Monday morning we were up and out early. There were a few stops to make before we headed towards Gathaithi School for Orphans and Vulnerable Children. We had to check out of the Methodist Guest House as we will be spending the evening in Embu at the Panesic Hotel.
After an adventurous drive, we eventually arrived at Gathaithi School just before noon. Both JoAnne and Donna were flabbergasted to see the motorcycles being driven with chesterfields on the back – I think they didn’t believe Rita and I when we told them it really does happen. But lo and behold they saw it with their own two eyes, not once but twice!… And the second time, as we passed, they noticed that between the driver and the sofa were also two coffee tables! The roadside scenery was similar to previous year’s visits, but for someone who has never witnessed a couch on a motorbike, or a cow or a goat or a donkey grazing along the side of the road, or somebody doing their laundry in the roadside creek…. It is all new, and all part of the adventure.
Once we had finally arrived at Gathaithi, we were (as usual) welcomed with open arms. Manager Patricia escorted us and some others into her office to sit and chat a bit. We discussed the many things that have happened over the past year and shared in their excitement for the future.
They had one cow when we visited in January of 2016; she is now the proud mother of a calf and they are happy to be able to use the milk in the kitchen for daily purposes. All of their ducks and chickens are prospering, allowing them to collect eggs on a daily basis, meaning they have not had to purchase them offsite all year. In the past they have purchased their water from the community, however this option has become quite costly and frankly not sustainable for them any longer causing them great grief in trying to maintain a large enough food supply for the children. Really it has become prohibitive to watering their crops and using the greenhouse to its fullest potential. This explains why their biggest and most joyful announcement was that “Living Water International” has helped them to prepare a grant application and they successfully received funds from American General Electric which has enabled them to drill their own well. They have also received a cash donation to purchase the pumps required to use the well and are hoping in the near future to have the well fully functional and providing their water supplies. The cost of community water has become too much for them to handle and so to be able to have their own well was most joyful. The manager and staff at Gathaithi are such hard workers and have such positive attitudes their ultimate dream is that once the well is up and functional they will be able to bottle and sell their own water, making this another bonus, once again proving sustainability.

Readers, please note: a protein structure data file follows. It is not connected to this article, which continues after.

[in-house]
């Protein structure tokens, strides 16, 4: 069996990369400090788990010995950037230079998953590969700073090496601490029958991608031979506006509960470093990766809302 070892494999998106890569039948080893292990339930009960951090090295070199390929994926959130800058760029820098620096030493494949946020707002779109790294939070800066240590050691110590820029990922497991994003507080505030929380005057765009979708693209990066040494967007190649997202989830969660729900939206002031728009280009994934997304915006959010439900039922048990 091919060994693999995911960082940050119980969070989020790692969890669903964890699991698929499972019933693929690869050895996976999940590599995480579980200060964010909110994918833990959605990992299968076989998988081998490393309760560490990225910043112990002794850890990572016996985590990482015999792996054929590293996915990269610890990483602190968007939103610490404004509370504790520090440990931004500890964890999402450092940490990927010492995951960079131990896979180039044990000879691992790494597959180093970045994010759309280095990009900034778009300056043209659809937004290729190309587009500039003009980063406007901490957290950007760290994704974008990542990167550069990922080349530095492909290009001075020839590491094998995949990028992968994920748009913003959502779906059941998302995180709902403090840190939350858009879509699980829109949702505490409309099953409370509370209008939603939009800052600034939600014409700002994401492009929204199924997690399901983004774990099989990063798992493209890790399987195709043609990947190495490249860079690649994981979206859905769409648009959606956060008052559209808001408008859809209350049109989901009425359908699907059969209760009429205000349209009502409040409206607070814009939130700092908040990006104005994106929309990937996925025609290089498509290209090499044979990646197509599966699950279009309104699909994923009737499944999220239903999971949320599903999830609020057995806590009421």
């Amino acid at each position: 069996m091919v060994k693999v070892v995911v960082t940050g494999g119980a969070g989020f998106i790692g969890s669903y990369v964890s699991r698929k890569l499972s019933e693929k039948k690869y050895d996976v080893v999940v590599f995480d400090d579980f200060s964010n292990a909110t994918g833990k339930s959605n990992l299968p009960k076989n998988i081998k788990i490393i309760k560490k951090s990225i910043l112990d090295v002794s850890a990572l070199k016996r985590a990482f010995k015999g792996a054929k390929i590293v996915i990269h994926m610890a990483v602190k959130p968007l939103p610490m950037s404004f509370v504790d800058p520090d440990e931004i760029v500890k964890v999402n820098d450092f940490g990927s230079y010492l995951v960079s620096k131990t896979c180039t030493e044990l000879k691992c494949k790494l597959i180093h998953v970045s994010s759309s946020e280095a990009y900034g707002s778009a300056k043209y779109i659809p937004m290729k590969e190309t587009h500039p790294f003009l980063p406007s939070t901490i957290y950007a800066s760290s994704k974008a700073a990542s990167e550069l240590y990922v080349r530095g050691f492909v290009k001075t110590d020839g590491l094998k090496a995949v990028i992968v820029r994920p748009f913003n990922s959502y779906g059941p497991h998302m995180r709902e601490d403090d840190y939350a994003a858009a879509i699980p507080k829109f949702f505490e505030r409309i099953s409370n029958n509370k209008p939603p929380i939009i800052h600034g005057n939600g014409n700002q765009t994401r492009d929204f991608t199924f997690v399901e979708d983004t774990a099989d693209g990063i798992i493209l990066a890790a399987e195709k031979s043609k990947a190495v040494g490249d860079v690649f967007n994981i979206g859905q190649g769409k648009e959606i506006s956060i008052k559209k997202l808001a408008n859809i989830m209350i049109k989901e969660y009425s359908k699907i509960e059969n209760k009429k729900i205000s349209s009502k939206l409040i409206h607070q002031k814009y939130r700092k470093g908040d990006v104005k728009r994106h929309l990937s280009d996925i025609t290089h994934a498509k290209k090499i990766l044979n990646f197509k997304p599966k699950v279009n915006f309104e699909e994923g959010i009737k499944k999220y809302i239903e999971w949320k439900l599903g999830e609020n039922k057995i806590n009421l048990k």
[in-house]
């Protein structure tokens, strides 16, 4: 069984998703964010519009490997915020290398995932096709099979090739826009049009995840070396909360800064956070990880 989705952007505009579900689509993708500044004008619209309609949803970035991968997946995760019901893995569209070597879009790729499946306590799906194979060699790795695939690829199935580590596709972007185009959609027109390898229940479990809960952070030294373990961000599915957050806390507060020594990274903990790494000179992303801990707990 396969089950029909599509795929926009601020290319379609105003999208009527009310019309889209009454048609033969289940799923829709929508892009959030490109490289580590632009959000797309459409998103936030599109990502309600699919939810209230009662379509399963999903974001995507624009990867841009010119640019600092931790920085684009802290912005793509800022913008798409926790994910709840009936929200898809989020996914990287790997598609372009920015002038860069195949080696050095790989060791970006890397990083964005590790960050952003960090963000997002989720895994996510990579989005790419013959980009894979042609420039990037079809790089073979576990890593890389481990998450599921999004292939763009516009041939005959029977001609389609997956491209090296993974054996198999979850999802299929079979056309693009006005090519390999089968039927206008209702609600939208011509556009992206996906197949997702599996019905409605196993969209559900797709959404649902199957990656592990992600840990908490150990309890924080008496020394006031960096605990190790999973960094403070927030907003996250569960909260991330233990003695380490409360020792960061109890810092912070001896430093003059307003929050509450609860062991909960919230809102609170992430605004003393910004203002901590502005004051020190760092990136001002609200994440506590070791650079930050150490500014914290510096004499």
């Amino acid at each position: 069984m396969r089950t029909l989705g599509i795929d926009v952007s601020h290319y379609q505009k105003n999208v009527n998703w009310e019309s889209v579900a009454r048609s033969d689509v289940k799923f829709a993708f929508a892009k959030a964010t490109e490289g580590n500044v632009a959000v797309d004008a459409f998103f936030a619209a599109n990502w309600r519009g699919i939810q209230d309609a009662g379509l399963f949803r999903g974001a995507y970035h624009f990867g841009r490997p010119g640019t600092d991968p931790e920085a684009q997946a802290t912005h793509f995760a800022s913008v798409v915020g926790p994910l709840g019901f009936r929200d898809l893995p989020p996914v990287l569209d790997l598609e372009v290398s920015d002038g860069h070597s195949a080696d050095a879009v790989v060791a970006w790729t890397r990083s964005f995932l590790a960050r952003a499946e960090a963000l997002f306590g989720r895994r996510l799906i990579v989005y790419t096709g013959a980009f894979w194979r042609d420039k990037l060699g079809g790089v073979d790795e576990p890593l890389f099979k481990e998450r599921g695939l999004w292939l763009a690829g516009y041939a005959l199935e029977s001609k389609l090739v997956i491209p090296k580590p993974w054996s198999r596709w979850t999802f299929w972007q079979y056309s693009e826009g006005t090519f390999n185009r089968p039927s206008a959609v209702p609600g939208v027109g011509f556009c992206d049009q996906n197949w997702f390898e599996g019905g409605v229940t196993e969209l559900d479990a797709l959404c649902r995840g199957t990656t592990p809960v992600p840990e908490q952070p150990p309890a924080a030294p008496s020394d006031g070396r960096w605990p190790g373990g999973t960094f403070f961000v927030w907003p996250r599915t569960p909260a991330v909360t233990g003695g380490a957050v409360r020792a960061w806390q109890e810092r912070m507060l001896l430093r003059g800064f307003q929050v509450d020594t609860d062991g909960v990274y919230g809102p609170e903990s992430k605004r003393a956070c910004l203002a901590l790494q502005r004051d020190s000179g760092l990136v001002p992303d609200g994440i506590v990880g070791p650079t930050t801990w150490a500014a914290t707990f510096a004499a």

The school actually educates close to 700 students and so the school is very active. There are 20 sheltered children, 10 boys and 10 girls – who live onsite at all times; 87 outreach, meaning they live at home but require some assistance from the school for food and care; 34 orphans who live with a family member or guardian that the school helps to support any way that they can; 53 vulnerable children, who may be at risk, have a close connection with social worker Joseph who works full time at Gathaithi.
As the children, who are supported by Our Kenyan Kids gathered in the dining hall, Rita, Donna and JoAnne pulled the hockey bag full of school supplies and toys from the van and prepared to show the children all the wonderful things we had brought with us today. Much to our surprise, they actually remembered us from last year! We handed out soccer balls, frisbees. skipping ropes, pencils, pens, crayons, colouring books, notepads and blank books. The children were all absolutely thrilled!
We had a quick tour of a few of the classrooms, always grinning at their fascination with the colour of our skin and desire to touch us! Someone actually said to us yesterday, “You muzungus (white people) all look alike!” …. The laughter was contagious – you see…. We really are all alike; we even face the same issues!
We visited the kitchen where Millicent prepared us a scrumptious lunch, played a wee bit with the children before they had to return to class and then discussed the many trials and tribulations that lay ahead and how we can continue to work together to help them achieve their goals.
With the help of OKKids and the generous donations of people just like YOU, we can help them to achieve their goals.